Now, let's talk about someone who is seriously funny most of the time, Peter Gilliam of Monty Python fame. He can make almost anything seem funny. Almost, but not quite when he tried to make bureaucracy seem funny in Brazil, a 1985 film about a retro futuristic technocrat who becomes a public enemy while attempting to correct a bureaucratic mistake. (You were wondering how I was going to connect this to the subject of “Brazil”, weren't you? Don't worry, I wander off in the next paragraph.)
What could possibly be funny about bureaucracy? Nothing. That's probably why the film bombed – less than $10 million earned on a film that cost $15 million to make. I know. I once was a bureaucrat. I worked for the Social Security Administration as a Post Entitlement Adjudicator – you have to love that job title – while attending law school at night. I was sucked into civil service by John Kennedy's inspiring “Ask not...” speech. What could I do for my country? Little, actually, while working as a civil servant.
I worked at the Baltimore Payment Center on the sprawling Social Security campus at Woodlawn, Maryland. Sprawling? Teeming might be a better word. More than seventeen thousand bureaucrats worked at that one facility at that time. My job encompassed changes in disability benefit payments after the initial award had been made.
During my tenure at this post the Administration made the change from manual to automated processing of disability benefit checks. The project went south quickly and after six months, many of the disability beneficiaries and their families stopped receiving their monthly stipends because of a failure to encode benefit changes in a manner that the computer understood. Sometime during the third month of this circus I had the temerity to suggest that we get together with the computer programmers to discuss what was going wrong and how we might correct the problem. Unfortunately, bureaucrats are more concerned with doing things according to fixed regulations rather than accomplishing anything. If there is an error in a regulation, the bureaucrats must wait until Congress fixes it, and we all know how efficient that process is. Thus, this problem persisted until I escaped to the relative sanity of the Army and the war in Vietnam more than six months later. I don't know when they ever got it fixed.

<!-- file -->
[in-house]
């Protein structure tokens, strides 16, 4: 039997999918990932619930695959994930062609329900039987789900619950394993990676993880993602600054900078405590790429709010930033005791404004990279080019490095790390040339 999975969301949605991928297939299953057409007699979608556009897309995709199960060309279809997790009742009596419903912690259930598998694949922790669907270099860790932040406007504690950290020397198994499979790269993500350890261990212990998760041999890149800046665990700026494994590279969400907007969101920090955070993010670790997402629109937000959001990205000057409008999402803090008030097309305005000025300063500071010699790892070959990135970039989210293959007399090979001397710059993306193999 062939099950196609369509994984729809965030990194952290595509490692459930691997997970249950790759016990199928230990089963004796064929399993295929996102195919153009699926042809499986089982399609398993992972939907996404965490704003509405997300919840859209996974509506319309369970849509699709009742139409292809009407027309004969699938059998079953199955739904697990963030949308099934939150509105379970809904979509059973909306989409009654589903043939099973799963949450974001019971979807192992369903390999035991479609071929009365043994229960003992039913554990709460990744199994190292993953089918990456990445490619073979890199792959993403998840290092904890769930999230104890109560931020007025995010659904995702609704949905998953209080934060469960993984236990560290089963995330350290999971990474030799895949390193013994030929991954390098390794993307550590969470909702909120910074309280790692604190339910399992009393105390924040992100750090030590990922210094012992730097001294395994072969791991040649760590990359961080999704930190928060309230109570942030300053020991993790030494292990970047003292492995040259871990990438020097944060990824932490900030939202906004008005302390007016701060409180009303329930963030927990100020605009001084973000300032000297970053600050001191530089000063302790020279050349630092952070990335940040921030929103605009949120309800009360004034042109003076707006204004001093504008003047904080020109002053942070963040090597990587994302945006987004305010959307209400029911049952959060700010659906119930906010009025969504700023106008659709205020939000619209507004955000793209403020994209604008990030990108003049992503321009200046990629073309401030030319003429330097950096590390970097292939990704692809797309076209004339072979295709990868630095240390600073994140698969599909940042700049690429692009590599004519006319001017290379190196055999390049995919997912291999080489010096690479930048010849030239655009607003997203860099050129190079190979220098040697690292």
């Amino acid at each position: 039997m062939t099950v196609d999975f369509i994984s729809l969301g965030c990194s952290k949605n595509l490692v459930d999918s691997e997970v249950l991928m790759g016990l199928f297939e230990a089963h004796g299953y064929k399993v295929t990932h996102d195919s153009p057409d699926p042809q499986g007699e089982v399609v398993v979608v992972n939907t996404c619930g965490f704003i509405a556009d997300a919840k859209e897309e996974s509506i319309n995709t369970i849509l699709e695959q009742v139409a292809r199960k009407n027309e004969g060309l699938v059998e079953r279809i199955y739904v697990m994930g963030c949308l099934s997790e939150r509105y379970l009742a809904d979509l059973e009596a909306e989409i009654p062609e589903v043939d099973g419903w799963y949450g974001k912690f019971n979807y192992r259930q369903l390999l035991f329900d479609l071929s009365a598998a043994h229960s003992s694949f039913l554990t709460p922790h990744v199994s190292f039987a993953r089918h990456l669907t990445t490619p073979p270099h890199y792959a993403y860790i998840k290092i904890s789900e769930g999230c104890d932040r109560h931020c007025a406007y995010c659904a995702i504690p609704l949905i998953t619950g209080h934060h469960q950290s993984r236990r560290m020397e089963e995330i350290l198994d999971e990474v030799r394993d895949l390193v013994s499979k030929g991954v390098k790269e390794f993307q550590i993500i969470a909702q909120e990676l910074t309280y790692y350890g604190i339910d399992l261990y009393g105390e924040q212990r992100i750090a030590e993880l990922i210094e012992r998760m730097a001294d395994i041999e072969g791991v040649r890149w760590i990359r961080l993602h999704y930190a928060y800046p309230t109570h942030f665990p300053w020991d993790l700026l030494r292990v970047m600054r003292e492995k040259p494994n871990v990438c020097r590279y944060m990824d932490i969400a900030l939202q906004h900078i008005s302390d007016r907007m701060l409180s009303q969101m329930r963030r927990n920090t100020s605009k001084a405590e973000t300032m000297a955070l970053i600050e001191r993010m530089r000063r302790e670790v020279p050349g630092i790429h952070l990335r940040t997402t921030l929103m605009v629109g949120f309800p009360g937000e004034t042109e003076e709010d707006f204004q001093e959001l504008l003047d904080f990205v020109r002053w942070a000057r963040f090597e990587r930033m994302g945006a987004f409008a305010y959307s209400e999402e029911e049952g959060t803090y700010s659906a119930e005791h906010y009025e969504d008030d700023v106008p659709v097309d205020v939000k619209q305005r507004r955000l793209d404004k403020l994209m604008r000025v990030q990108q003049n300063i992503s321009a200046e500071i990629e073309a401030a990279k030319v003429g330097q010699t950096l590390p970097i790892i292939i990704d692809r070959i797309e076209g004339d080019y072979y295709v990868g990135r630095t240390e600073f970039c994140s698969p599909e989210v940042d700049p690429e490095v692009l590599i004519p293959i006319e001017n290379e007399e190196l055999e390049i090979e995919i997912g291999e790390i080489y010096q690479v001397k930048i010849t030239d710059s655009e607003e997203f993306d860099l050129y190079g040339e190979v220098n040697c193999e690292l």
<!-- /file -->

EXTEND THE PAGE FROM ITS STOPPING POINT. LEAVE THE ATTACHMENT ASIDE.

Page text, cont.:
I am reminded of this experience every time I listen to my more socially conscious friends advocating another government entitlement program or to expand an existing one, all efforts to make it more intrusive into our lives. I am sorry that life has fashioned me into such a curmudgeon that I rail against every attempt to grow our government. Every visit to the U.S. Debt Clock makes me even more curmudgeony.
Incidentally, Peter Gilliam's film had no more to do with Brazil than does this posting. The hero of the story, Sam, hums the song Brazil by Geoff Muldaur, at the end of the film as he is being diagnosed catatonic. I can relate. I almost became catatonic – an alcoholic at the very least – working as a bureaucrat.